HELENA, Mont. — As a wildfire’s flames raced to the edge of Lame Deer town limits, police drove the streets with loudspeakers blaring orders for residents of the Northern Cheyenne Reservation community to grab their most important belongings and get out.
Buses were waiting to carry people from the danger area, which on Thursday night suddenly meant the entire town of 2,000.
Desi Small-Rodriguez, a volunteer with the tribe’s disaster and emergency services department, recalled the chaotic scene as the Chalky Fire threatened to burn down the seat of the southeastern Montana reservation.
“A lot of people were walking with their belongings, getting on buses, trying to find rides, getting out as told,” Small-Rodriguez said Friday. “It was a madhouse at the one gas station in town.”
About 250 people stayed at a Red Cross shelter 25 miles away at the St. Labre Mission. Others took shelter with friends and relatives on other parts of the reservation. Those with no place to go camped out on lawns in nearby communities, or they just refused to leave.
The fire had already burned two homes earlier in the day, then wind from a cold front whipped up the flames and drove the blaze straight toward town. Things looked grim to Carol Raymond, Rosebud County’s head of disaster and emergency services, who drove from Forsyth to see firsthand what was happening.
Firefighters save town
“I figured the whole town of Lame Deer would go up in flames,” Raymond said.
Firefighters worked overnight to keep the flames back. At one point early Friday, the fire jumped U.S. 212, but firefighters contained it with a backburn. The wildfire skirted around town without destroying any buildings, Small-Rodriguez said. Later Friday, authorities lifted the evacuation order and reopened roads that were closed due to the fire.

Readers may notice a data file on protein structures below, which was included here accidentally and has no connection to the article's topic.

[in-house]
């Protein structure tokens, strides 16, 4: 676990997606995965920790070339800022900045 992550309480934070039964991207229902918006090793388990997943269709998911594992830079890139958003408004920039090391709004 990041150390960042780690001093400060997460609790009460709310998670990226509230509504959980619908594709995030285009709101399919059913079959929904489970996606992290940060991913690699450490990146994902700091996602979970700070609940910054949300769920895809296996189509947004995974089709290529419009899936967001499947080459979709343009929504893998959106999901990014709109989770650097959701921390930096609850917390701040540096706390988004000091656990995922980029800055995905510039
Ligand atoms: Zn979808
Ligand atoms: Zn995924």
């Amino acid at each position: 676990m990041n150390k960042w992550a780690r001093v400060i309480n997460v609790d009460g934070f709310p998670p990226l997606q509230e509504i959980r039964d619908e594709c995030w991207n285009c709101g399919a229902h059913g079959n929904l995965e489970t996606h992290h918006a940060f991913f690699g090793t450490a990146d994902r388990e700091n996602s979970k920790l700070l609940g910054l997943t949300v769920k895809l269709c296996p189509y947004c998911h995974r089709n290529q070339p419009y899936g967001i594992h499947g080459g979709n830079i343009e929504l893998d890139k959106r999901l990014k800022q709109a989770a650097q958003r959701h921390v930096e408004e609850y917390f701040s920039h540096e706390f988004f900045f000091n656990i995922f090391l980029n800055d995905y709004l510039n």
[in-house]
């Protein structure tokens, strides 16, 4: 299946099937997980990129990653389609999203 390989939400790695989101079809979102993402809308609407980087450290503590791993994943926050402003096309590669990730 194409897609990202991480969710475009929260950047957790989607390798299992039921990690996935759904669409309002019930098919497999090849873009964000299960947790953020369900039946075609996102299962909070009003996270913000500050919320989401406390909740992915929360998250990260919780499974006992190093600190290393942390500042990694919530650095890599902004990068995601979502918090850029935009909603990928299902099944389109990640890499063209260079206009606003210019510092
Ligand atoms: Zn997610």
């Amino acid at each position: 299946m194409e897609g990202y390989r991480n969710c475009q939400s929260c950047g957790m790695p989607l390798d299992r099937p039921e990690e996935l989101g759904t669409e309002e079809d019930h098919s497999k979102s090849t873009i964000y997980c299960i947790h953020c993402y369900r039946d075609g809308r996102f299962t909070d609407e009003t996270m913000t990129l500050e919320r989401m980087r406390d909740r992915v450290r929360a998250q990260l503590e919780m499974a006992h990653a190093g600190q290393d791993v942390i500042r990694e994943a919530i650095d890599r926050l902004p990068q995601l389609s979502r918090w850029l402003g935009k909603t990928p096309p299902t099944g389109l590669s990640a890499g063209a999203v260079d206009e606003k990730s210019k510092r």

Officials warned residents that services were limited. The emergency room was running with a skeleton crew and the town’s store was closed. They encouraged the sick and elderly to stay away until the danger passed, Small-Rodriguez said.
Winds fan flames
Lame Deer was out of immediate danger, but with gusty winds and miles of unprotected perimeter on the 156-square-mile Chalky Fire, the situation could change quickly, fire information officer Mariah Leuschen said. The fire is part of the Rosebud complex — the second major fire to affect the reservation this summer. June’s Ash Creek Fire burned at least 18 homes, forced evacuations and caused $20,000 worth of damage to tribal property.
The Rosebud complex of six wildfires measured about 205 square miles Friday morning.
The Chalky Fire is the largest in the complex. Besides the two homes lost, a third structure burned in one subdivision and the blaze was still threatening another subdivision.
To the west, the Crow Reservation was dealing with its own wildfires. Residents east of Crow Agency also had to flee their homes when strong wind gusts pushed the Sarpy Hill complex of fires toward their homes. The fire burned one home around midnight.
The Sarpy Hill complex measured 80 square miles Thursday but has grown since its overnight run, fire officials said.
In Northern California, higher humidity and calmer winds helped crews make progress on a wildfire in the Shasta-Trinity National Forest.
The Salt Creek Fire near the community of O’Brien about 16 miles north of Redding has consumed 900 acres.
Blazes burn across West
Other wildfires in the West:
•In Southern California, firefighters were nearing containment of a rural Riverside County wildfire that has burned 355 acres of heavy vegetation and one home.
•In Idaho, a wildfire burning in the Frank Church River of No Return Wilderness has scorched nearly 29 square miles and was being battled by more than 200 firefighters, officials said. The Halstead Fire was burning in the wilderness 18 miles northwest of Stanley. It ignited a week ago from a lightning strike.
•In central Washington, the Crane Road Fire was about 80 percent contained Friday after burning nearly 19 square miles of grass, brush and scattered timber. The fire broke out Wednesday.
•In Wyoming, more crews were being sent to help battle the growing Ferris Fire, about 30 miles northeast of Rawlins. The wildfire grew by about 800 acres in one day to more than 3,600 acres by Friday.
•In southern Utah, several major wildfires that scorched mountainsides last month have triggered concern for flash floods over the next few days.